Schumer and Gillibrand explained that after years of decreased funding for HUD’s Office of Lead Hazard Control and Healthy Homes, which administers the Lead-Based Paint Hazard Reduction Program, they have successfully pushed their colleagues in Congress to increase funding in recent years. The office received $110 million per year from Fiscal Year 2014 to Fiscal Year 2016, which was significantly lower than what the program had received a decade earlier. Schumer and Gillibrand were successful in securing a $35 million dollar increase for Fiscal Year 2017, an $85 million increase in Fiscal Year 2018, and another $49 million increase in Fiscal Year 2019. After securing the increase in funding for 2018, Schumer and Gillibrand worked closely with Syracuse officials to deliver over $4.1 million from HUD’s Office of Lead Hazard Control and Healthy Homes last December, the first time the city received funding from the program since 2012. This followed Schumer’s visit to Syracuse to push for the funding and a direct call to HUD Secretary Ben Carson.
The purpose of the Lead-Based Paint Hazard Reduction Program is to identify and control lead-based paint hazards in eligible privately-owned housing for rental or owner-occupants. These grants are used to assist municipalities in carrying out lead hazard control activities.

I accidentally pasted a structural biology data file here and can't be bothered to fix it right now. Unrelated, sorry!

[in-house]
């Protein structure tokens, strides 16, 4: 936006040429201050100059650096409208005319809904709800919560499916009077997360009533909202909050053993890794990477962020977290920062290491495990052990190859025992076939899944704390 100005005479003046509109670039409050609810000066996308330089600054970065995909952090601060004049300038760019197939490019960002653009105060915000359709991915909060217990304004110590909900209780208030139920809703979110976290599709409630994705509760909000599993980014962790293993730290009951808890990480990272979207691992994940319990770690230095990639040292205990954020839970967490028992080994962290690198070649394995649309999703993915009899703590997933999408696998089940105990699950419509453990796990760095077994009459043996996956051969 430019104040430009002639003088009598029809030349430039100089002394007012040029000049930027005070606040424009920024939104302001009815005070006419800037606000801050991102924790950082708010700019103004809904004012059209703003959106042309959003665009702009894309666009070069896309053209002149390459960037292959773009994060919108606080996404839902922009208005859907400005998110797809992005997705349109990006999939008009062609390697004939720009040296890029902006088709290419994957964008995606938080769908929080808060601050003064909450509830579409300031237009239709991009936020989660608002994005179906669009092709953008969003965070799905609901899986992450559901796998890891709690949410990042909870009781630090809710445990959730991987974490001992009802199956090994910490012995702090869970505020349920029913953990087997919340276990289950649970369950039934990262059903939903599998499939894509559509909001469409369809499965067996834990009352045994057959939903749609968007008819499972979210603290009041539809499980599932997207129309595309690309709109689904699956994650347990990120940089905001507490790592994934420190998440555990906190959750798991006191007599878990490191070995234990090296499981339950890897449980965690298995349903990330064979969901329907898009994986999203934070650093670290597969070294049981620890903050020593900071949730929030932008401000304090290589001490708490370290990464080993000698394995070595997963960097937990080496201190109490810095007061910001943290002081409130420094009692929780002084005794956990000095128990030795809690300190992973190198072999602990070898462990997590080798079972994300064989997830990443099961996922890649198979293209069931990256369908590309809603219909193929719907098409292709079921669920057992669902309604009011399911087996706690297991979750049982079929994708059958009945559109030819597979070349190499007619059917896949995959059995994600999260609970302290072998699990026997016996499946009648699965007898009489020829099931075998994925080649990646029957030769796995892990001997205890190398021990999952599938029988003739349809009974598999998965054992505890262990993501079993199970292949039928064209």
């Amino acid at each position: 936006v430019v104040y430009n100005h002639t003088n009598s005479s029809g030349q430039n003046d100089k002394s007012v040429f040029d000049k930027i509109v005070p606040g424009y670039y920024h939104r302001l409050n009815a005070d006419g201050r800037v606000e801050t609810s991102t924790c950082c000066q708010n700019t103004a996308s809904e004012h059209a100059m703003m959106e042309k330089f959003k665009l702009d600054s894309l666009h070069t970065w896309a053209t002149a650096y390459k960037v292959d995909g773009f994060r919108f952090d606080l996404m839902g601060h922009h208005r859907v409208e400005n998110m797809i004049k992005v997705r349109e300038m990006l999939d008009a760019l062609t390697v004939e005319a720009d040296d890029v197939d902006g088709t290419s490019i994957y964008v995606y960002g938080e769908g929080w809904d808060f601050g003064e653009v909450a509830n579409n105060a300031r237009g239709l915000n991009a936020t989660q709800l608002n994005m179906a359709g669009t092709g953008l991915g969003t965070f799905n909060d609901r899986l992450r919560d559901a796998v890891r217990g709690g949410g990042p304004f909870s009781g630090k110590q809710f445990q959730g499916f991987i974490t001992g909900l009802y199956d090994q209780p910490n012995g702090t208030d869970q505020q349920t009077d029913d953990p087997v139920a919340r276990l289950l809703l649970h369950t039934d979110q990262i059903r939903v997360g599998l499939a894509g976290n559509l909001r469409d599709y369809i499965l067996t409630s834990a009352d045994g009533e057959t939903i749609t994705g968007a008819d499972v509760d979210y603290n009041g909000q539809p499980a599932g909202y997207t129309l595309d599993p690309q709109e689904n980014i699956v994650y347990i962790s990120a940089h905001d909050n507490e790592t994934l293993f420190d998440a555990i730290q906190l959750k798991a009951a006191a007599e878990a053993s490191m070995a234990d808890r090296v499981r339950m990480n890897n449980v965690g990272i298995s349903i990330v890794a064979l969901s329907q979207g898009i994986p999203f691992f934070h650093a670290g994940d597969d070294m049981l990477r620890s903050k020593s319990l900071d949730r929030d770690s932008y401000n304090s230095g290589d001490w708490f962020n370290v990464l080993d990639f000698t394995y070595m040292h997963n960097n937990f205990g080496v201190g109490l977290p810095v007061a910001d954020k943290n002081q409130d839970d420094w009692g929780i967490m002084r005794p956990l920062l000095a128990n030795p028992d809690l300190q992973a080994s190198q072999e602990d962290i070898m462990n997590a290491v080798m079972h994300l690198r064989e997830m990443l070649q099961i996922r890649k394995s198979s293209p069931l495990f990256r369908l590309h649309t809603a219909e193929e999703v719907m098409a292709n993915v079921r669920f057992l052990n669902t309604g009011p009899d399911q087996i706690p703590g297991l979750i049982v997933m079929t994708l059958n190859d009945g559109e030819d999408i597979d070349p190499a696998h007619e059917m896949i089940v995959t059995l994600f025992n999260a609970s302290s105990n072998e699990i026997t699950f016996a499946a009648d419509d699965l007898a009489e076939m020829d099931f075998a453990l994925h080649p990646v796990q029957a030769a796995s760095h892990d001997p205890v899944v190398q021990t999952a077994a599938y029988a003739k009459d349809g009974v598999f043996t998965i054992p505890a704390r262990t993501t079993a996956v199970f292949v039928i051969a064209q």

A copy of Schumer’s letter to HUD appears below.
Dear Secretary Carson,
I am pleased to write in support of the Onondaga County Community Development Division’s (OCCD) application for funding through the Lead-Based Paint Hazard Reduction Program (FR-6300-N-13). Such funding will enable the OCCD to continue to address and remove lead based paint hazards in homes throughout the county, particularly in low-income communities in the City of Syracuse.
A significant portion of the housing stock within Onondaga County’s population center, the City of Syracuse, consists of houses built pre-1978 finished with paint containing lead. As a result of the deterioration of this paint in housing communities throughout the city, over 600 Syracuse children were poisoned by lead paint in 2017. The prevalence of lead paint in homes continues to be a cause for serious alarm, and the risks it poses to citizens are dangerous and irreversible.
The Onondaga County Community Development Division has administered a variety of housing rehabilitation programs since 1979, helping thousands of low-income households with a wide variety of housing issues. Their work has been essential in identifying and addressing the presence of lead based paints throughout the county.
With funding, Onondaga County and their partners would target units at risk from lead poisoning and where the County Health Department have identified children with elevated blood lead levels. The removal of these hazards will have a substantial impact on the health and wellbeing of some of the county’s most vulnerable individuals and families, and set them on the path to lead healthy, lead free lives.
I would like to thank you for visiting Syracuse this past July to discuss efforts to reduce lead paint poisoning locally. A coalition of advocates in Onondaga County – from non-profits and health officials to local governments – are making significant strides towards getting the lead out of our most vulnerable communities. This funding will go a long way towards helping them continue their important work
Thank you for your consideration. Please do not hesitate to contact me or my Grants Coordinator in Washington, DC office at 202-224-6542.